The Senate will consider a White House-approved alternative budget this week that could make federal and postal workers who take early retirement subject to penalties that would halve their pensions.

Federal union leaders and congressional defenders of the federal retirement system have been assured that the language calling for early retirement penalties in the compromise budget plan -- worked out by the administration and Senate Republican leaders -- is a mistake and will be dropped, budget committee sources said.

But many opposed to the provision are nervous because of the mystery and confusion surrounding the whole budget process.

There are at least three budget proposals kicking around: the one the president made earlier this year, the one approved by the Senate Budget Committee and the White House-leadership compromise.

The budget issue will be taken up by the Senate tomorrow, or whenever it finishes work on the White House request for funds for the Nicaraguan rebels. Leaders hope to substitute the White House-leadership package for the list of spending cuts approved earlier by the Budget Committee.

The budget committee plan is much kinder to federal workers than the budget originally proposed by President Reagan. The committee plan calls for a federal pay freeze next year (rather than a 5 percent cut) and ignores the president's request that federal workers retiring in the future before age 65 have their annuities reduced 5 percent a year.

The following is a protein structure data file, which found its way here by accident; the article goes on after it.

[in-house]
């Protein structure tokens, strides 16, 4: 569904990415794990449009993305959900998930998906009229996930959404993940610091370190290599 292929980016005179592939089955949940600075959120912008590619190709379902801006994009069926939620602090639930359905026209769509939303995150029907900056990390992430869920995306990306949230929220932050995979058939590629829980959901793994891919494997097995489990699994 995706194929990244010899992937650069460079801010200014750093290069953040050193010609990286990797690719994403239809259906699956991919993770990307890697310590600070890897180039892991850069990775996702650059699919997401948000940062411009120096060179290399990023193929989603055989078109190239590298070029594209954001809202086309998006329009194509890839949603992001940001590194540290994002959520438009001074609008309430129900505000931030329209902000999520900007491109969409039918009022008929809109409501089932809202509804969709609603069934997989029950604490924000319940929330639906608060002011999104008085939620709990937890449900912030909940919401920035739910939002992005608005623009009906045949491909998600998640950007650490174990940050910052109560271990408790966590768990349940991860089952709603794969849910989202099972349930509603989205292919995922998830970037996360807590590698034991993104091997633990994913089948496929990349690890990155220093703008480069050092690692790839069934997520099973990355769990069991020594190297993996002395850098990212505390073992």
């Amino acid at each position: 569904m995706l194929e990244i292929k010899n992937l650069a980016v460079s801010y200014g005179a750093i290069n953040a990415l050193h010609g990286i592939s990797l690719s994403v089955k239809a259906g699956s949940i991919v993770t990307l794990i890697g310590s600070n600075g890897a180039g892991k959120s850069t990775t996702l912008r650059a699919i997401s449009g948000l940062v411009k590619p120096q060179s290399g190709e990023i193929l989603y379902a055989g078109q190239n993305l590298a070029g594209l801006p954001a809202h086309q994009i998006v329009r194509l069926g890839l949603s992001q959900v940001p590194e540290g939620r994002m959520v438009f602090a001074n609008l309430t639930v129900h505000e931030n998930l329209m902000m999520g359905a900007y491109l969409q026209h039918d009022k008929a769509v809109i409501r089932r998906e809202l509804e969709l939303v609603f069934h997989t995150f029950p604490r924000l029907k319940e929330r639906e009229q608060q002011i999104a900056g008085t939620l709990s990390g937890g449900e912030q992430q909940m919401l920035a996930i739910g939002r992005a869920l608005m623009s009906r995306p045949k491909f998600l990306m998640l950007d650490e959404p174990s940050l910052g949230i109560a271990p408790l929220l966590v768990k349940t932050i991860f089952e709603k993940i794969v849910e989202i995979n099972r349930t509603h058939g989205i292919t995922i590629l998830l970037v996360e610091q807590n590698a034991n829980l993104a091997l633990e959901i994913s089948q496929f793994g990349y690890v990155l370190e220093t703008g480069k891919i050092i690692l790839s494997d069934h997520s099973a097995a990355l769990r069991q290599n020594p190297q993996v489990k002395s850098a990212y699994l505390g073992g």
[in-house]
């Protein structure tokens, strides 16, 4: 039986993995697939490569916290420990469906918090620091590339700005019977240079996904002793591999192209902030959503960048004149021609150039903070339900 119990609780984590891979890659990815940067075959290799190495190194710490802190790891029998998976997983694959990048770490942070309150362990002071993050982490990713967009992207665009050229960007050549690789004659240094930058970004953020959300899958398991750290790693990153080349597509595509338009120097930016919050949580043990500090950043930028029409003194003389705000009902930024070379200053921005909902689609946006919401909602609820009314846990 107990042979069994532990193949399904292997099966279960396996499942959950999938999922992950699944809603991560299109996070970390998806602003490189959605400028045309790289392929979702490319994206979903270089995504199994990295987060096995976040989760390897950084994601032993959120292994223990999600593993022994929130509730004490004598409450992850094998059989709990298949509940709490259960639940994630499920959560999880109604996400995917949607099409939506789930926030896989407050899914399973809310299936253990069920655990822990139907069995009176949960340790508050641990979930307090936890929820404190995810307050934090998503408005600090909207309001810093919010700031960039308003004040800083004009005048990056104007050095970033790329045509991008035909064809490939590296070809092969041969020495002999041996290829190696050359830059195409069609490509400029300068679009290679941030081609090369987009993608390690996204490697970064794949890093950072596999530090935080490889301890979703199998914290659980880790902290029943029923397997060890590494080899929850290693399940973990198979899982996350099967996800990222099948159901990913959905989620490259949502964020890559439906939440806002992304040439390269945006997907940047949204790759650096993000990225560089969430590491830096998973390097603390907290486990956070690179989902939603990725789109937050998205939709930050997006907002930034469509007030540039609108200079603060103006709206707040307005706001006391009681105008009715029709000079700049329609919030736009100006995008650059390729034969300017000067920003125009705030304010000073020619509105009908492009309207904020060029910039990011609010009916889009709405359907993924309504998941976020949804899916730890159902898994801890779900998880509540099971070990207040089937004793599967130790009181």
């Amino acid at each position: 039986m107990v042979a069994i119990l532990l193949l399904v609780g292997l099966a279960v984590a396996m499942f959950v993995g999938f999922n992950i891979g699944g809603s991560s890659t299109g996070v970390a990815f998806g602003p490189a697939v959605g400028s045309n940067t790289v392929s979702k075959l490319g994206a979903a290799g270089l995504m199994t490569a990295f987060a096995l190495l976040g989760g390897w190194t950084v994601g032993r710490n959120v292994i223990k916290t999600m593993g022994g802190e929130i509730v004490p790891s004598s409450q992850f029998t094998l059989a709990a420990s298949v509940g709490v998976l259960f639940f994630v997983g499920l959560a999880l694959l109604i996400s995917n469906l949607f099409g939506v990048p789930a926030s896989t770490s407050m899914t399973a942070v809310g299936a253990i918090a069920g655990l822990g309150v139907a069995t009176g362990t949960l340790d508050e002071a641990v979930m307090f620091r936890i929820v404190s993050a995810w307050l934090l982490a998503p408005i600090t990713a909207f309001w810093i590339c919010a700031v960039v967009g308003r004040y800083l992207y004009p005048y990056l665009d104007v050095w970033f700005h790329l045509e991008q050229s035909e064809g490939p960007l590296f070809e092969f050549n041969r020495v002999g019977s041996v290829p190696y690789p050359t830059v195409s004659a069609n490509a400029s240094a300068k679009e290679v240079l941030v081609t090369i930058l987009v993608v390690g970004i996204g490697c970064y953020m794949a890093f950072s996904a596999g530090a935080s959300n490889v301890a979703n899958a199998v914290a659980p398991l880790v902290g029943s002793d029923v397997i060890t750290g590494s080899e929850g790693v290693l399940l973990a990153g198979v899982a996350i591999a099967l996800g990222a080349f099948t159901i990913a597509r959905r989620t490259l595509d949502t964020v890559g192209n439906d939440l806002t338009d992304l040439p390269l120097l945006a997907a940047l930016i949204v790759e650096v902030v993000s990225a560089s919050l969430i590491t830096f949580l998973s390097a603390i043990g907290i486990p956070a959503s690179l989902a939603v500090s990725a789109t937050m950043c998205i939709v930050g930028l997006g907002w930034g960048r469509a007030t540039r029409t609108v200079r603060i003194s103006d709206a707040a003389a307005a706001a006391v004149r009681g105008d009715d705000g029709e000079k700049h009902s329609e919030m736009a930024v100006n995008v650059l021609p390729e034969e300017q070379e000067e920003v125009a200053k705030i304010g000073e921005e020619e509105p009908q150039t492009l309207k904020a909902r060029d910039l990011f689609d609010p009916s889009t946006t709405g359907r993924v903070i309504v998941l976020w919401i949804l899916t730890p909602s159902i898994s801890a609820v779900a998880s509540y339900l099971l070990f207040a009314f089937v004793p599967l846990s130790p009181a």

In lieu of the pay cut proposed by the president, the committee has recommended raising the amount of money employes contribute to their pension plan from 7 percent to 9.

Feds may now retire at age 55 (with 30 years service) on an annuity equal to about 53 percent of their final years' salary. The Reagan plan with its penalties would reduce that annuity to about 26 percent of salary.

But the White House-leadership compromise, worked out April 5, calls for "gradually reducing benefits for early retirement" without being any more specific. Insiders say that could mean the 5 percent per year reduction requested by the president, or adopting the standard private industry practice of reducing employe pensions 4 percent each year for anyone retiring before age 62.

A federal union lobbyist who has been following the budget process says he is "skeptical" about promises that the penalty language will be dropped. It was in the White House compromise as of Monday, he said.

If the Budget Committee sources are correct, federal workers looking toward early retirement are okay. But if they are wrong, or if the Senate decides to push for a penalty plan that would cut the cost of the federal retirement program, people who had hoped to pull the plug before age 65 have reason to worry. Job Mart

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